“As Jesus and his disciples were on their way, he came to a village where a woman named Martha opened her home to him. She had a sister called Mary, who sat at the Lord’s feet listening to what he said. But Martha was distracted by all the preparations that had to be made. She came to him and asked, “Lord, don’t you care that my sister has left me to do the work by myself? Tell her to help me!” “Martha, Martha,” the Lord answered, “you are worried and upset about many things, but few things are needed—or indeed only one. Mary has chosen what is better, and it will not be taken away from her.” -Luke 10:38-42
Located on the highest cliff of Ona, a tiny island in Norway, you’ll find this beautiful ruby red beacon known as the Ona Lighthouse. Built in 1867, it stands 48 ft. tall and overlooks a small village of no more than 25-30 inhabitants. At the foot of this tower, you’ll find a cluster of brightly colored wooden houses that help create an indisputable peaceful and tranquil scene.
When I contemplate the serenity depicted in this image it almost seems as if the houses are gathered attentively around the lighthouse waiting for its light to shine; the light that will reassure them that they will be kept safe from the dangers of misguided nocturnal sea vessels. Then, I am instantly reminded of Mary sitting at the feet of Jesus.
Like Martha, we have all experienced the pressures of the daily cares of life. The demands of school, work, church, and family will occasionally gobble up most of our time and attention.1 Book reports due, projects to complete, lessons to prepare, house to clean and baseball practices to attend. No doubt that these responsibilities constitute an important part of our lives. However, they can become detrimental to our overall well-being if we allow them to overwhelm us and overshadow the more important things, like physical and spiritual disciplines and quality family time. But the truth is that most of us already know this. We have been convicted of it many times before. We’ve felt guilty about it and we’ve told ourselves that it’s time to make a change, but unconsciously we get sucked back into the routine of meeting deadlines, giving in to our OCDs and thinking that the world will collapse if we stop (even if just for a moment) to sit down and catch our breath.
Like Mary, we all need to take a break and sit at the feet of Jesus every now and then. No, I don’t mean sitting in a church pew, or even behind a computer or phone screen scrolling through inspirational quotes and devotions. I’m not even referring to a routine devotional time. Even when doing these things we sometimes miss what God is trying to tell us because we are either on a time schedule, fulfilling another duty, just “kicking off our shoes” or just going through the motions. What I mean is that we have to take the time to get away and wholeheartedly immerse ourselves in His grace [Read Escaping Not “From” But “Into“]. Time to intentionally contemplate and appreciate His handiwork; the earth, the heavens, and the intricacies of the human body [Read Fearfully and Wonderfully Designed]. Time to deeply reflect on how the stripes that were on His body have completely healed us from the ill-effects of sin.2 (Quite frankly, we should be doing this one more regularly instead of once a year during the “holy week.”) And we should also take time to just sit down quietly and give Him our undivided attention. Perhaps this is the only time He has to tell us how much we truly mean to Him. This doesn’t mean that we carelessly ignore our responsibilities as Martha thought Mary was doing. There has to be a balance between work and leisure in order for us to be effective and productive as Christians and as citizens in general. The key to obtaining this balance is discerning, like Mary, when it’s time to pursue “what is better.” In other words, we should know when it’s time to put the book down, take our hand off the mouse, or turn off the vacuum cleaner and take care of what is more important. Maybe it’s time to redo our priority list.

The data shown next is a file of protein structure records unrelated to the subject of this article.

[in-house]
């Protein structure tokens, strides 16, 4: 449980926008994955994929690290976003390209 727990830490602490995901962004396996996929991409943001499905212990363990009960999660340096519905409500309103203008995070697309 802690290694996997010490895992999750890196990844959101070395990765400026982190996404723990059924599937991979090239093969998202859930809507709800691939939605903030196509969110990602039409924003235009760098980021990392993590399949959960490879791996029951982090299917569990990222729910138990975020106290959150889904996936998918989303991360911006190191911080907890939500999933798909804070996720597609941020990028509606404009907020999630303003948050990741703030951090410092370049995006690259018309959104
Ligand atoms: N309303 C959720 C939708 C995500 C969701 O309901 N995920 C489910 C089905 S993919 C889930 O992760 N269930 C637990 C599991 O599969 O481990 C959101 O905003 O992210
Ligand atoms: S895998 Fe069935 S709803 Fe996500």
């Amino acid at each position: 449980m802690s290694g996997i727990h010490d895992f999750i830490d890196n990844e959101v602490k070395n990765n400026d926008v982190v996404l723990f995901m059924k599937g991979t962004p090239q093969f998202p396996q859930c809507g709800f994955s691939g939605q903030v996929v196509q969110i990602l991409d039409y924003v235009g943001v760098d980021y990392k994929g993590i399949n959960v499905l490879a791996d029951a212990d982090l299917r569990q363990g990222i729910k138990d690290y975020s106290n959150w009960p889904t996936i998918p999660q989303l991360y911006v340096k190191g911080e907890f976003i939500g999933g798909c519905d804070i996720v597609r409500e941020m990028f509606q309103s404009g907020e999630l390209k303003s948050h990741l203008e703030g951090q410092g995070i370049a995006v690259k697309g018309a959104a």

To manage life properly we need order, direction, encouragement, and support. God provides all of these through His word, sermons, songs, godly counsel and even through blogs like this one. But He also accomplishes it through the gentle whisper of an undisturbed quiet time at the feet of Jesus.
There are two other interesting facts about Ona that serve as an excellent Gospel analogy. The relatively small island has been populated for centuries because of its proximity to the fishing expanse close to the Atlantic Ocean. For this reason, fishing has traditionally been the only source of income for its inhabitants. However, the island has recently attracted a few pottery makers who have also made little Ona their home.
This reminds me that at the feet of Jesus, we can also find the motivation and passion we need to become effective fishers of men.3 Every heartbeat of our Savior has a name—the name of every soul who is yet to be saved. If we listen closely we’ll hear their cry and be encouraged to reach out to them with the Gospel.
At the feet of the Master Potter, 4 we also learn how we can help Him mold the clay He has placed on the wheel by following the Great Commission and making fully devoted disciples of Jesus Christ.5
I am not sure about you, but I am ready to spend some time at the feet of Jesus and listen to what He’s been trying to tell me. How about you?
Prayer: Lord Jesus, there is no other place I rather be than at your feet. In the midst of the hustle and bustle of life quicken me to stop and listen to what you have to say. Thank you for the privilege of being able to be in your presence and listen to your heartbeat; the heartbeat for a lost and dying world to which you have called me to shine the light of your Gospel. I pray this in you precious name, amen.